Today Ireland will vote in a referendum on whether to approve of ‘same sex marriage’, and this, in the same week that a bakers in Northern ireland were told they had discriminated against a customer who had asked them to bake a cake with a ‘pro-gay’ slogan; so much for the slogan that ‘gay marriage’ wouldn’t be a bother to you if you didn’t want to marry a homosexual. It is painfully clear that the main consequence of the lobbying on this issue is the suppression of the freedom to express the traditional Christian view of marriage and sexual relations. In the hierarchy of made up ‘rights’, those of a tiny minority of vociferous homosexuals trump those of a minority of vociferous Christians.
By all accounts, the attitude of those on the ‘yes’ side of the Irish campaign has been intolerant in the extreme – tearing down ‘no’ posters and hounding those who expressed the counter view. If that side of the argument is filled with ‘passionate intensity’, then the same cannot be said for the formerly dominant Irish Catholic Church. Archbishop Martin of Armagh could not, it seems, find a way to express a view on how Catholics should vote in the referendum, and his fellow Bishops have not, on the whole, been much better. After the tremendous damage done to the Church there by the Paedophile scandals, it may well be that the hierarchy’s backbone has been so effectively filleted that it no longer exists. Protestantism, the great bulwark against the the tide in the North, does not really exist in any meaningful form in the South, and has had little effect on the referendum. The centre does not only ‘not hold’, in Ireland, it scarcely exists – if the polls are to be believed.
There’s the rub of course. With so much of the media on one side, and with the voices on that side being both clamant and nasty, no one can be sure how far the man and woman in the street is willing to express their view to a pollster. We saw this in the UK election a few weeks ago.
Ironically, a campaign which began in support of freedom of expressiona and against discrimination has ended by exhibiting exactly the characteristics its original supporters fought against. There’s a lesson in that for Christians. The professional tolerance merchants who tolerate any opinion as long as is one with which they agree, did not invent that way of being. Look at what the Catholic and the Anglican Churches did when they held the whip hand with the political establishment – exactly the same. My own ancestors, having being persecuted by the Catholic Church for Lollardy, then by the Anglicans for nonconformity (I come from a long line of awkward customers), would not have been surprised by the intolerance of the new Establishment, even though its intolerance of other views is not based on an interpretation of Christianity. Power tends to corrup, as Lord Acton noted. It has, in its time, corrupted Christians, and now it corrupts liberal atheists.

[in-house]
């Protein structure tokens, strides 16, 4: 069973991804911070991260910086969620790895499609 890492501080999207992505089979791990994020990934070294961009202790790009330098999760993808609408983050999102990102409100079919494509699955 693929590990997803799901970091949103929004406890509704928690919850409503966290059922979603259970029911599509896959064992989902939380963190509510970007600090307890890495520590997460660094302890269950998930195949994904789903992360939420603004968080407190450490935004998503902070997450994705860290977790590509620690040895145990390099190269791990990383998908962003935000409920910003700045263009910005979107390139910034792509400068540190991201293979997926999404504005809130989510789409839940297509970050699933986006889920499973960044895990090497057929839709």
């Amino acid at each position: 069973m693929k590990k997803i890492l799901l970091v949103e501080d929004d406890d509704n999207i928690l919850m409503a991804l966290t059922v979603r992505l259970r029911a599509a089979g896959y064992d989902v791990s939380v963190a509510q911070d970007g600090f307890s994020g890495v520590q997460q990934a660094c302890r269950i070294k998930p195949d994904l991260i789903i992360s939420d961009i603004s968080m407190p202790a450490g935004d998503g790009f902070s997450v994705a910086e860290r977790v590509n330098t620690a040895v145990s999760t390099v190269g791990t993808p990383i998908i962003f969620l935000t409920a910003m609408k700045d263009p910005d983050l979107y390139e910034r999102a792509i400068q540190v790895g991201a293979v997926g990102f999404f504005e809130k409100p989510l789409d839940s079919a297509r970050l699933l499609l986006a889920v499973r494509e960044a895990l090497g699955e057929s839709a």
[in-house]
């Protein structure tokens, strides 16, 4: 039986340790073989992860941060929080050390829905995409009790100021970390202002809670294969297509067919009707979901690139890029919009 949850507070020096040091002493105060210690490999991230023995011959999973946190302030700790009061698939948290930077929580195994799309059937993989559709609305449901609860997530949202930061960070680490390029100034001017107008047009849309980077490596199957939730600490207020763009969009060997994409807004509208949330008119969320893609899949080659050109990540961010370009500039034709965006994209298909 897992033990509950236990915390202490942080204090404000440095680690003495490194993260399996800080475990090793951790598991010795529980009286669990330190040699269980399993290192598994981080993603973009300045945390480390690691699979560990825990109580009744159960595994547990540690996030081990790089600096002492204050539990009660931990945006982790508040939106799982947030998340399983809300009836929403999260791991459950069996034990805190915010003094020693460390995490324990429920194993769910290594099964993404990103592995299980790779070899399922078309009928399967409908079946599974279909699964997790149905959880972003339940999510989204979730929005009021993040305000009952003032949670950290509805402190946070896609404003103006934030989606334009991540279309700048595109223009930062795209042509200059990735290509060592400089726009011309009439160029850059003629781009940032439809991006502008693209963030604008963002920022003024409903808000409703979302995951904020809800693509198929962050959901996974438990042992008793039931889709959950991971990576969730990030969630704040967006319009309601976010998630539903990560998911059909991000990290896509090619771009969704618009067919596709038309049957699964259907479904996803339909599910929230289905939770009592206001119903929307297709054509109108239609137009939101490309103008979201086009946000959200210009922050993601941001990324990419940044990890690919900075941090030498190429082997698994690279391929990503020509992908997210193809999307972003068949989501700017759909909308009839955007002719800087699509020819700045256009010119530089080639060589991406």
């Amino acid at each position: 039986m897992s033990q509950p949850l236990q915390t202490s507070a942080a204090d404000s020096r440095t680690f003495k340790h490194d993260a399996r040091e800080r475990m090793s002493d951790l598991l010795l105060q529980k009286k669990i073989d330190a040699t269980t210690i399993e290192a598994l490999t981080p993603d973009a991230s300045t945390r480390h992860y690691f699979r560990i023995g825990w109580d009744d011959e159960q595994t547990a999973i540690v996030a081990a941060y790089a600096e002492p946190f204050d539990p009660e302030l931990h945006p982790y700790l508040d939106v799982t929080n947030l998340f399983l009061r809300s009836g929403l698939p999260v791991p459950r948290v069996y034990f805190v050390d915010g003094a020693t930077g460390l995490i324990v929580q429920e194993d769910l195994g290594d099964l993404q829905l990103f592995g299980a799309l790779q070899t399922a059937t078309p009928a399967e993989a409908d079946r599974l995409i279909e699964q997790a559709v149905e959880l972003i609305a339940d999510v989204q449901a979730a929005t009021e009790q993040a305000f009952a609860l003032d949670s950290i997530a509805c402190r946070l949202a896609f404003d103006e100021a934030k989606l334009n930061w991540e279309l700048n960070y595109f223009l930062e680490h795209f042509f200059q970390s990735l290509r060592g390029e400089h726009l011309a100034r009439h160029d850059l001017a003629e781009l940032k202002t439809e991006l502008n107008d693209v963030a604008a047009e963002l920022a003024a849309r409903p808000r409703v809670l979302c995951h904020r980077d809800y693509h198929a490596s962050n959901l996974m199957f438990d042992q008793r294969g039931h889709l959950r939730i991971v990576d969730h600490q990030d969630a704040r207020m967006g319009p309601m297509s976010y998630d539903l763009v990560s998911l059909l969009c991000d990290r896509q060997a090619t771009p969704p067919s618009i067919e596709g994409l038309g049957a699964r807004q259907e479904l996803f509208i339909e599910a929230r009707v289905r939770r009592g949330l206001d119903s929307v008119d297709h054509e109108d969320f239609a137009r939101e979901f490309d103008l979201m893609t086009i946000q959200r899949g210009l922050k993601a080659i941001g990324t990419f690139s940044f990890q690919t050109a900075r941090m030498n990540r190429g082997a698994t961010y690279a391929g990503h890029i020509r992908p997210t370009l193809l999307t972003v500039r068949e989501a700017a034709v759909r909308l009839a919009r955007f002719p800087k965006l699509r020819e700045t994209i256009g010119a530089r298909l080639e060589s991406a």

We are called to bear witness to the truths we receive from Christ. We are not called to impose them on other people by force of the law. Those Christians whose churches have spent hundreds of years doing just that, claiming it was in God’s name, are ill-equipped to garner sympathy when they protest against non-Christians doing it in the name of the god called equality.
The Irish must look to their own consciences. If the Catholic Church has done the job it should have done in helping form those consciences in a Christian way, the result should be a clear no. If it is not, then that Church and its hierarchy should hang their heads in shame, admit they have failed utterly in catchesis, and enter a period of prayer and repentance before beginning the process of rebuilding.
My ancestors stayed true to Christ when men in pointed hats and robes living in palaces persecuted them, and they will stay so when men in rainbow-patterned hats living in media palaces do so. We have not sought to impose our way of life on others, and we shall turn the other cheek, as we always have, and we shall dwell with the Lord. If the State wishes to enact godless laws, I am neither surprised, nor deterred. The State is not God’s, and attempts by Catholics and Anglicans to use it for their ends have failed utterly, leaving the State able to quote past Church support for its intolerance, and the two main Churches in these islands with nothing useful to say. They should try prayer, and they should try repentance. They sowed the wind and they shall, assuredly, reap the whirlwind.